2.2 FBA Restricted Business
There are three business lists under Section 8 of the FBA.
List One contains businesses absolutely prohibited for a foreigner by special reasons. There are total 9 restricted businesses in List One. The examples of List One restricted businesses are (1) press, radio broadcasting station or radio and television station business; (2) rice farming, plantation or crop growing; and (3) land trading.
List Two contains businesses prohibited for a foreigner unless a foreign can obtain a foreign business license from Minster of the Ministry of Commerce with the approval of the cabinet. List Two restricted businesses relate to national safety, security and, business having impact on arts, culture, traditions, customs, folklore handicrafts, natural resources and environment. The examples of List Two business activities are (1) production, distribution and maintenance of firearms, ammunition, gun powders and explosive; (2) production of goldware, silverware, bronzeware or lacquerware; (3) mining, including rock blasting or rock crushing.
List Three contains businesses prohibited for a foreigner unless a foreigner can obtain a foreign business license from the Director-General of Department of Business Development with the approval of the foreign business license Commission. List Three restricted businesses are the businesses that Thai nationals are not ready to compete with foreigners. There are totaling 21 businesses in this List. The examples of List Three business activities are (1) provision of accounting, legal, architectural and engineering services; (2) retail business with the minimum capital less than THB 100,000,000 or the minimum of each store in the amount lower than THB 20,000,000; (3) wholesale business with the minimum capital of each store less than THB 100,000,000; (4) hotel business, except for hotel management services; (5) other service businesses, with the exception prescribed in the Ministerial Regulation.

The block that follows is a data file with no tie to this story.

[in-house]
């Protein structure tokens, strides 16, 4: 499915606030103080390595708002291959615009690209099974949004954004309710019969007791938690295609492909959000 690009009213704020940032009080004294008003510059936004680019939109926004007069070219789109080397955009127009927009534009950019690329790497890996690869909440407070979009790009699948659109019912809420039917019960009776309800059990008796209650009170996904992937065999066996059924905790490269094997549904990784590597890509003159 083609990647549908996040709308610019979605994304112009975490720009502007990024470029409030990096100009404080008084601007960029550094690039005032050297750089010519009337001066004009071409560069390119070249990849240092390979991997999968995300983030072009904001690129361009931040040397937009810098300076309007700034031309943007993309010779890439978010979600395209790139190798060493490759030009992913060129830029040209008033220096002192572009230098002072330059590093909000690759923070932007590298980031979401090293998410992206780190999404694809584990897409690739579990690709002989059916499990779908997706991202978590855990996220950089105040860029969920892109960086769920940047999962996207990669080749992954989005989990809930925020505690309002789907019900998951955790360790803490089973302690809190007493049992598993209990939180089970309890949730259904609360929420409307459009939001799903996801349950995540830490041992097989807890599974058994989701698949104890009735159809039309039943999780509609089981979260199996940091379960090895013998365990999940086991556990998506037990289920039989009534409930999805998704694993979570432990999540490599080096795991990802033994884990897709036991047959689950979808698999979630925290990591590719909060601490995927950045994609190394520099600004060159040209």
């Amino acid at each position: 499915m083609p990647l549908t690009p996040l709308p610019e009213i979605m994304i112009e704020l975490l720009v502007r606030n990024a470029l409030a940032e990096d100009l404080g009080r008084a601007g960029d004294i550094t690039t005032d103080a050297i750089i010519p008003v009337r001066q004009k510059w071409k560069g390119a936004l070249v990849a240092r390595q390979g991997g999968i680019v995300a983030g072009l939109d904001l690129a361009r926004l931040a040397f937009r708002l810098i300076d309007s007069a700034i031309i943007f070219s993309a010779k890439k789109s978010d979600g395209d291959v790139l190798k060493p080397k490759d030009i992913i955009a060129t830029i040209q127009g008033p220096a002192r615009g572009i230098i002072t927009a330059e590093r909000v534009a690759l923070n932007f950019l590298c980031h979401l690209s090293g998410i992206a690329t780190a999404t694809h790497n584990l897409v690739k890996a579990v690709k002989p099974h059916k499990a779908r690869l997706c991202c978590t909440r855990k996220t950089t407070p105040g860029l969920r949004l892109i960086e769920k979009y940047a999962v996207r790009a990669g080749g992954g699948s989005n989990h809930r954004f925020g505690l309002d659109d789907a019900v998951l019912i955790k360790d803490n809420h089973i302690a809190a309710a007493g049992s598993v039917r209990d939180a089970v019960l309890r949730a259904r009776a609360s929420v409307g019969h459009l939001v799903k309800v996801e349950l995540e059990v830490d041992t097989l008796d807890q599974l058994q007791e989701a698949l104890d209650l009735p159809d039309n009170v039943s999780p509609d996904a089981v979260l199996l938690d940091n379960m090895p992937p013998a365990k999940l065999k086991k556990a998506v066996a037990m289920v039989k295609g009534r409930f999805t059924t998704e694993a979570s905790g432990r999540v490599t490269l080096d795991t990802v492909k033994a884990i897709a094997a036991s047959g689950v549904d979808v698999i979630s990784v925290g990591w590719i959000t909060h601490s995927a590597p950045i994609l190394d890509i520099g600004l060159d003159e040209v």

Other service businesses of the List three have very broad meaning. Almost all of service businesses fall in the meaning of other services businesses of List Three. In addition, some manufacturing businesses in the eyes of foreigners may be deemed as service businesses under Thai laws.
2.3 Minimum Capital
According to Section 14 of the FBA, if a foreigner operates a business which does not fall in any business of List Two or List Three, the foreigner needs to have at least THB 2,000,000 capital.
If a foreigner operates a business under List Two or List Three, the foreigner needs to have the capital of at least 25 percent of average estimated expenses for first 3 years but not less than THB 3,000,000 for each business according to the business categories under List Two or List Three. The exact amount of the capital would be determined when the foreigner obtains a foreign business license from the government.
2.4 Permissions to Operate the Restricted Business
There are two types of permissions to operate the restricted businesses:
- Foreign Business License
- Foreign Business Certificate
Foreign Business License (the “FBL”)
Under Section 8 of the FBA as previously stated, a foreigner may obtain a permission to operate a business activity under List Two or List Three. For List Two businesses, a foreigner needs to obtain a FBL from the Minster of Ministry of Commerce with the approval of the cabinet. For List Three businesses, a foreigner needs to obtain the FBL from the Director-General of Department of Business Development with the approval of the foreign business license Commission.
The FBA does not mention the criterions in granting FBL. However, in practice, the government would consider (1) whether a foreign business activity competes with a business activity of a Thai entity or not (2) whether a Thai entity can operate the same activity and (3) whether a foreigner business will generate benefits to Thailand, e.g. employment of Thai people and transfer of technology to Thai people or Thai entities.
To obtain the FBL, a foreigner is required to submit an application together with supporting information and documents to the government. It takes 60 days from the acceptance date of the application for the government in granting the FBL. The government can have another 60 days for granting the FBL for List Two businesses. From our experience, the government usually requires a foreigner to make several amendments and furnish more information before accepting the application.